SHORT WAVES: STORIES SHAPING OUR COMMUNITY
ABOUT SHORT WAVES
Short Waves: Stories Shaping Our Community is BAAFF's screening of short videos in honor of Asian Pacific American Heritage Month in May. The screening featured shorts collected from the Open Call. The top four submissions were selected by a panel of distinguished judges at the event. The winner was determined by public vote of the four finalists. The winner of the Short Waves Competition received automatic acceptance into the upcoming Boston Asian American Film Festival.
Asian Pacific Americans have long been making waves in all aspects of American life, but their stories have often been lost in general U.S. discourse. “Short Waves: Stories Shaping Our Community,” hopes to bring light to these stories through locally made, community driven short films about the Asian American experience and community.
Submission must be:
Up to 5-minute video to share your story about your Asian American life or community based on a personal experience.*
Deadline: Sunday, May 5th, 11:59pm
Short Waves winner benefits include:
- Sharing your story with the community
- Automatic acceptance into the upcoming BAAFF
- Network with other featured filmmakers & participate in Q&As
- 2019 VIP Festival Pass
Some sample topics may include:
- What Asian American issue are you most passionate about?
- Tell us about someone who has helped shaped your identity as an Asian American. (role model)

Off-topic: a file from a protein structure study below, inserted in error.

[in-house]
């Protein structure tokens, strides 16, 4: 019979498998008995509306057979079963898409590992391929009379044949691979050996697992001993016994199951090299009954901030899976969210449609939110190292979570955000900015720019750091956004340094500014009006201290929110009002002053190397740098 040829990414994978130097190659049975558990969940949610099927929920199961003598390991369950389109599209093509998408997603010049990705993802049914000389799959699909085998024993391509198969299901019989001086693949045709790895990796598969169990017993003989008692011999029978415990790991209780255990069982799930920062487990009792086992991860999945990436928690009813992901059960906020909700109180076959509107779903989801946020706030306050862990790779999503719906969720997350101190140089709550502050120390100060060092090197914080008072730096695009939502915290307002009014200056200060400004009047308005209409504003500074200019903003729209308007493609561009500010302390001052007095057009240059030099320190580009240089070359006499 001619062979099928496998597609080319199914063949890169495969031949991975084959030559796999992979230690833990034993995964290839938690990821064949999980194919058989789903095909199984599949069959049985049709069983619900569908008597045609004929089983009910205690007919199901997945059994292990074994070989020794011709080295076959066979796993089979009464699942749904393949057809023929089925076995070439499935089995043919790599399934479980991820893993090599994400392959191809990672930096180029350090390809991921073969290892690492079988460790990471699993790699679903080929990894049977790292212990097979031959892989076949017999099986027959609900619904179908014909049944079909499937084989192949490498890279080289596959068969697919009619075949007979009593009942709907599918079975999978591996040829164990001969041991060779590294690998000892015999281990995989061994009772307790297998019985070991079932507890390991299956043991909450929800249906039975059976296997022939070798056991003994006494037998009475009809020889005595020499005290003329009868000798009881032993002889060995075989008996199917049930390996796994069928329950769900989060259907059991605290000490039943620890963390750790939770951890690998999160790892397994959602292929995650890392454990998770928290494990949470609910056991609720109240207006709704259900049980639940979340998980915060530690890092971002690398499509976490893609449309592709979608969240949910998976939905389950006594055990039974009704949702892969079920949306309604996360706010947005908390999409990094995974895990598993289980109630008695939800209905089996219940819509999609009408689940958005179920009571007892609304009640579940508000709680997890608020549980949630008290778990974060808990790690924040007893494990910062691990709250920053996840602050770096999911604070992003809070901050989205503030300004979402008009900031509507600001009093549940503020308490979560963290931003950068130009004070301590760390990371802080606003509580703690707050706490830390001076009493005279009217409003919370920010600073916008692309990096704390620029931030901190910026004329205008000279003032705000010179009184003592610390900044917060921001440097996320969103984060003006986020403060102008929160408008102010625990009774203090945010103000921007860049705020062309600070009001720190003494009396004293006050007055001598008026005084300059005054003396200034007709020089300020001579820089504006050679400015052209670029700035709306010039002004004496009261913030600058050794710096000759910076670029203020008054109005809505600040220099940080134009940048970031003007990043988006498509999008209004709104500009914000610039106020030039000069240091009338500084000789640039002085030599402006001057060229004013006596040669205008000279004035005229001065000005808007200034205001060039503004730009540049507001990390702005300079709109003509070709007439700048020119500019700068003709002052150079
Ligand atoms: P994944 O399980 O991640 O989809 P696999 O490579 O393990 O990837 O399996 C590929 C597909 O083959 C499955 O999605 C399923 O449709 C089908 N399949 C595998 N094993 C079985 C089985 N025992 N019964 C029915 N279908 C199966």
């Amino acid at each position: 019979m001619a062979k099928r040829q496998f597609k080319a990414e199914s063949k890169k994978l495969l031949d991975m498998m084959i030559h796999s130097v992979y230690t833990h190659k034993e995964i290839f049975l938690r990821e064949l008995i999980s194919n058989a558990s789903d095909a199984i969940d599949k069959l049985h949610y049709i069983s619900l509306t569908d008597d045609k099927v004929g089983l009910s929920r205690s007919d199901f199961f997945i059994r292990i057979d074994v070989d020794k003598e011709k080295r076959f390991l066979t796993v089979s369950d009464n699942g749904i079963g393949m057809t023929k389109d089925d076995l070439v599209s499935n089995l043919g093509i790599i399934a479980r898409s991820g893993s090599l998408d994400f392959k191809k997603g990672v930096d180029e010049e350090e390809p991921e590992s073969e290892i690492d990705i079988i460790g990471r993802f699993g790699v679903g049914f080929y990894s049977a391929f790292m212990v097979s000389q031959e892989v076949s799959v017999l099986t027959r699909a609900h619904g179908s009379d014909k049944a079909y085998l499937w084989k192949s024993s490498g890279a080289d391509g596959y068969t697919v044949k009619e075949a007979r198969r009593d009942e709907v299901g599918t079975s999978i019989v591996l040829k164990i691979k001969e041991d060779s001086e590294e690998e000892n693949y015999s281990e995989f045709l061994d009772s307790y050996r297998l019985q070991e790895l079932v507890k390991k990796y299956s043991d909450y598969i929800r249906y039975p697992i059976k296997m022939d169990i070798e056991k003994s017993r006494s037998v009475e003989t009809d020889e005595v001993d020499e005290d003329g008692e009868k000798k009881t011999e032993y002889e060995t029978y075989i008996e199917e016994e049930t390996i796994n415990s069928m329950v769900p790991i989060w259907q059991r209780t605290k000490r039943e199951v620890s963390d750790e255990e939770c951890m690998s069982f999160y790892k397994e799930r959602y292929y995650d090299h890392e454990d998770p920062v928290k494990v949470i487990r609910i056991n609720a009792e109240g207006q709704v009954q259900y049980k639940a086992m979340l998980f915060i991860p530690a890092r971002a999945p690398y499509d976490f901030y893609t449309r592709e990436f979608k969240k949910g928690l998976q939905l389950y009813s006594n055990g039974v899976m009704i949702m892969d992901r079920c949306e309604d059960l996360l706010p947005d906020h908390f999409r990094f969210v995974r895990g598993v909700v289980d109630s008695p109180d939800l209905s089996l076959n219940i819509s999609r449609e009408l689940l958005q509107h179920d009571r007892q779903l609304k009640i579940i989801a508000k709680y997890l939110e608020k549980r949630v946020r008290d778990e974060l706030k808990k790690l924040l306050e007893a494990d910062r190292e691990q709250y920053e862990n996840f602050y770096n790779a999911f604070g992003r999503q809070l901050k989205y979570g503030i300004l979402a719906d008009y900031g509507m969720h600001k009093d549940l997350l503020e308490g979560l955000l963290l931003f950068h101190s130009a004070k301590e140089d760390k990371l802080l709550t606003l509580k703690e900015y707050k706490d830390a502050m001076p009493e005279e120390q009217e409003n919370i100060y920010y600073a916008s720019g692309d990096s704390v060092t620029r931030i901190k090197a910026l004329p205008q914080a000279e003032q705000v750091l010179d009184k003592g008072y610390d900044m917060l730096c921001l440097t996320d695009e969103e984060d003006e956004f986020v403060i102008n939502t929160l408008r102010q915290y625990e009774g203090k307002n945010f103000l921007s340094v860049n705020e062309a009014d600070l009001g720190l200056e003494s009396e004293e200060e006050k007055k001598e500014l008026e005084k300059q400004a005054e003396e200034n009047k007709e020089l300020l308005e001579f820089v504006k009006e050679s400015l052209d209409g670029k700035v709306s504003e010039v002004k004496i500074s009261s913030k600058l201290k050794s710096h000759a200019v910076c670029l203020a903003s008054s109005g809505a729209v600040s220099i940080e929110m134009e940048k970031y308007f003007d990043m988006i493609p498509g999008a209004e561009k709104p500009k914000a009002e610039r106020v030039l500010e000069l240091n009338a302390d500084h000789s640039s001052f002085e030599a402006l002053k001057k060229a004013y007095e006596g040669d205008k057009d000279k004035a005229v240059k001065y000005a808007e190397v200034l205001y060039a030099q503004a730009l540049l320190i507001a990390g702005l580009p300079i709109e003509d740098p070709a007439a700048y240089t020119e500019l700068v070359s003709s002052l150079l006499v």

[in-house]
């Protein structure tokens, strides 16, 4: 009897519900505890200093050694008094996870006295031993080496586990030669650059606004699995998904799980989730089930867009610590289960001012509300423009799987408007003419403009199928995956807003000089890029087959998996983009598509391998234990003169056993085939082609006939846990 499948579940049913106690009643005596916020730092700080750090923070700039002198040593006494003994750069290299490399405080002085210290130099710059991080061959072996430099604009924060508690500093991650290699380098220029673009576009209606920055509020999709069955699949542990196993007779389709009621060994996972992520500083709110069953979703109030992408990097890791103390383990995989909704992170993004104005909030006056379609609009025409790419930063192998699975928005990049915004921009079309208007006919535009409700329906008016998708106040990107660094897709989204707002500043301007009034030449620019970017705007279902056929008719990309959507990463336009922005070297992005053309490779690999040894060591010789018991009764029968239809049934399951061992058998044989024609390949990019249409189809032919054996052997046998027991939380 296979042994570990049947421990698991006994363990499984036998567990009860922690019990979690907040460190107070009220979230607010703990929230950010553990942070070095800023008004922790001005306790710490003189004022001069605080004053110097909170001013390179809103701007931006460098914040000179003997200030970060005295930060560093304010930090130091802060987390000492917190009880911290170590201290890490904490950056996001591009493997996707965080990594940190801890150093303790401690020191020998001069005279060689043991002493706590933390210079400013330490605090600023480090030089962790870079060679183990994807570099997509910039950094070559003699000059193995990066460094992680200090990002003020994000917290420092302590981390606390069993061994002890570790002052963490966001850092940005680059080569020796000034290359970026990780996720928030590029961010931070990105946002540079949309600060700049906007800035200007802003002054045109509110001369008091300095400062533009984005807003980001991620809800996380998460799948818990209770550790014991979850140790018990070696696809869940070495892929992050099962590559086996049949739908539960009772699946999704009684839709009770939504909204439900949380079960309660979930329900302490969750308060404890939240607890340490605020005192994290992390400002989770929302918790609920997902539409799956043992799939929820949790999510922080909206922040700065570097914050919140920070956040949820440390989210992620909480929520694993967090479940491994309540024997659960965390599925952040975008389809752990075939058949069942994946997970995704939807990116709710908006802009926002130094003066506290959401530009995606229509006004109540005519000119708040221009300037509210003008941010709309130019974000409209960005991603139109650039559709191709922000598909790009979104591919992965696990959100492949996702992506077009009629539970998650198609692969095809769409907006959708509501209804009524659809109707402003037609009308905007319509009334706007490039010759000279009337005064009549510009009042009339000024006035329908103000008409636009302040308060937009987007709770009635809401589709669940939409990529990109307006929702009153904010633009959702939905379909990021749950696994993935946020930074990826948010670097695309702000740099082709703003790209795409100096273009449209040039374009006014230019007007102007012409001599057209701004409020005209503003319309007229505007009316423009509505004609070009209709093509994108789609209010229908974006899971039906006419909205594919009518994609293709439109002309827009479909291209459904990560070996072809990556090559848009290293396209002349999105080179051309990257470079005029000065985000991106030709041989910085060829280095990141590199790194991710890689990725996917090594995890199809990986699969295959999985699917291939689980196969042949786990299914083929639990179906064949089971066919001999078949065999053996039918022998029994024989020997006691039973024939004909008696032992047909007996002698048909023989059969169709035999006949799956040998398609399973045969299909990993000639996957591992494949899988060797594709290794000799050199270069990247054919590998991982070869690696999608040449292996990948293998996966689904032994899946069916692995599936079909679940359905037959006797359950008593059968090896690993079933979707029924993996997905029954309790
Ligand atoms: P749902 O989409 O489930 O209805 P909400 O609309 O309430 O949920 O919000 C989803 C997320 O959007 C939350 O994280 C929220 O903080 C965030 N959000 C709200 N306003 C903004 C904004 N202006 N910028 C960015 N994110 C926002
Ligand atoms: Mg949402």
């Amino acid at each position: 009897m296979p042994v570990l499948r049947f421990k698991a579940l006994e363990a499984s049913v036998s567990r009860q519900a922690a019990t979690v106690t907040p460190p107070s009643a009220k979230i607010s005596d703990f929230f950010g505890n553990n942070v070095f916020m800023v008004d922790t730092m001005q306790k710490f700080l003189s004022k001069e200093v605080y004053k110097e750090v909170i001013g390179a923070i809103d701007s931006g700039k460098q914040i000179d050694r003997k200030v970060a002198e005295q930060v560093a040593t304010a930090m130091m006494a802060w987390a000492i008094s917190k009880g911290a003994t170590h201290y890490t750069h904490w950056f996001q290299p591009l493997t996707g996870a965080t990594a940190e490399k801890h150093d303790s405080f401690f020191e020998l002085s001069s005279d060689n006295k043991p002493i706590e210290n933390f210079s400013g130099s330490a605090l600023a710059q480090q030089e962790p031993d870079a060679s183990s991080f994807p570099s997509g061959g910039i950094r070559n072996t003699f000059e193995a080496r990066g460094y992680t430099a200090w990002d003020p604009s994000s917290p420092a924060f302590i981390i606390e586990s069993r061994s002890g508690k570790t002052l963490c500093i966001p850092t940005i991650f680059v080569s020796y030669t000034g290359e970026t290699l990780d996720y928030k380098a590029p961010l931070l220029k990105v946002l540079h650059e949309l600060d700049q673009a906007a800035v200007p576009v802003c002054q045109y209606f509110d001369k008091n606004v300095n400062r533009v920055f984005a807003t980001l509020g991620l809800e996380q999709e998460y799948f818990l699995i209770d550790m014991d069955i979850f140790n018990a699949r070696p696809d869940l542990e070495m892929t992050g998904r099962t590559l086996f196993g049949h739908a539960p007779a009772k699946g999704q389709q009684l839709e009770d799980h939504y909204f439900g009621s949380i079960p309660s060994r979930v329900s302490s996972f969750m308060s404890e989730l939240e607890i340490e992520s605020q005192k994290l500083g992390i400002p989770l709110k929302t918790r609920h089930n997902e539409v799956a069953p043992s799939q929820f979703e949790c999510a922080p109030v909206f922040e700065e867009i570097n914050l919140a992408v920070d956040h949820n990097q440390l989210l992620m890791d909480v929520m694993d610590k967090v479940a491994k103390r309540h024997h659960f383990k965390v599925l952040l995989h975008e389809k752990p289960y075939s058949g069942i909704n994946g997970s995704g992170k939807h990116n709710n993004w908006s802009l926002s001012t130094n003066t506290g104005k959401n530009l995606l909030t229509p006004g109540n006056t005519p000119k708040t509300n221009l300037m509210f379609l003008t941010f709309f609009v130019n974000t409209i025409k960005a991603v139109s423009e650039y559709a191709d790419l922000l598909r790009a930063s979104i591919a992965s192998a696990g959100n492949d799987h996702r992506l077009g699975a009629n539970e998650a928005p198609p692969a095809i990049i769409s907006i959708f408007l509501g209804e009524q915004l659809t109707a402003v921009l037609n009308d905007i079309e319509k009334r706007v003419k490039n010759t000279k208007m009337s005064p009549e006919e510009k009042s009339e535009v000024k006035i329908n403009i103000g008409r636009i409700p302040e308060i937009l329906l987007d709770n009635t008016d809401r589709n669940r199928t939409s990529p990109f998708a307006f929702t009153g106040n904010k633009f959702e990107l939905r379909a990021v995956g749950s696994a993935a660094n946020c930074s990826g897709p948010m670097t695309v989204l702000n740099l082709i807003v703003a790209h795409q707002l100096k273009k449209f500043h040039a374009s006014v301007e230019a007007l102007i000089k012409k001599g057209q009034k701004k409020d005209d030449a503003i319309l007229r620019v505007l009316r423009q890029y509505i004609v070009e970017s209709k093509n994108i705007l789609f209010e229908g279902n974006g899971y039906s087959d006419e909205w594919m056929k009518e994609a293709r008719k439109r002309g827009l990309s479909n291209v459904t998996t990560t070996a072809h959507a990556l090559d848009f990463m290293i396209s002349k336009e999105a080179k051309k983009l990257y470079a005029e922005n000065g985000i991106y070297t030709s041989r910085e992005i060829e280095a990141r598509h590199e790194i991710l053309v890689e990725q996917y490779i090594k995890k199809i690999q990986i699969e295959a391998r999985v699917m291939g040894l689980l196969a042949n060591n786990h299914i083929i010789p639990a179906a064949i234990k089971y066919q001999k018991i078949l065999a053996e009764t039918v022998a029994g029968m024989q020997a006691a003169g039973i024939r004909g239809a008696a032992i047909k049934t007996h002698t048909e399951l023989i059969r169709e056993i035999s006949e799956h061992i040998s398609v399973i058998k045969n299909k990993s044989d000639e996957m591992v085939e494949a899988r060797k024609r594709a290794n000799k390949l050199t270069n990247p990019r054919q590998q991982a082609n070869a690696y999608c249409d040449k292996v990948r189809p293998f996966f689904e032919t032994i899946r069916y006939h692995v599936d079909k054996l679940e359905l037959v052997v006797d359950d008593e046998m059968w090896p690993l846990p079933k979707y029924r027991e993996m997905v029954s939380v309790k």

- What is a pressing issue that affects your Asian American community and how that affects you?
- How do you personally define your Asian American identity?
- How do you celebrate your Asian American identity? (family gatherings and rituals, etc.)
Questions? Please email firstname.lastname@example.org
*We reserve the right to refuse any submissions that we believe may be prohibited or inappropriate.
2018 short waves winner
The 8th Annual BAAFF Short Waves: Short Film Competition hopes to bring light to stories about the Asian American experience through locally made, community-driven short films.
Congratulations to Channeit Som, whose film, “Coming Out Wasn't Funny" won the 2018 Short Waves Film Competition. As the winner of Short Waves, Director Channeit Som will receive an all access festival pass and showcase her film at the 2018 Boston Asian American Film Festival this fall.
It was a full house tonight at the screening. Thank you all for coming out to celebrate the last day of Asian Pacific American Heritage Month.
Coming Out Wasn't Funny
Directed by Channeit Som
This film focuses on the relationship with director Channeit Som's dad that she never really spoke in-depth about, only joked around about. In this story, she hopes to highlight that this narrative is still continuing even after this video is shown. In hopes, she want to show the dynamic of being from a bicultural generation and having intergenerational differences that many of you might be able to relate to.
Growing Up Alone
Directed by Minh Phan
This film is about the director Minh Phan dealing with being lonely throughout his life and the ways that he failed and succeeded in growing to be less lonely and grow into my own skin. It follows the emotional journey he went through since he was 12 to current day.
Portraits of Chinatown: Resilience and Jia
Directed by Wendy Z. & Jason L.
This film explore gentrification and issues affecting Boston's Chinatown while also exploring the work of installation artist, Risa Puno.
Not Another Immigrant Story
Directed by Yanyin Alexandra Cheung He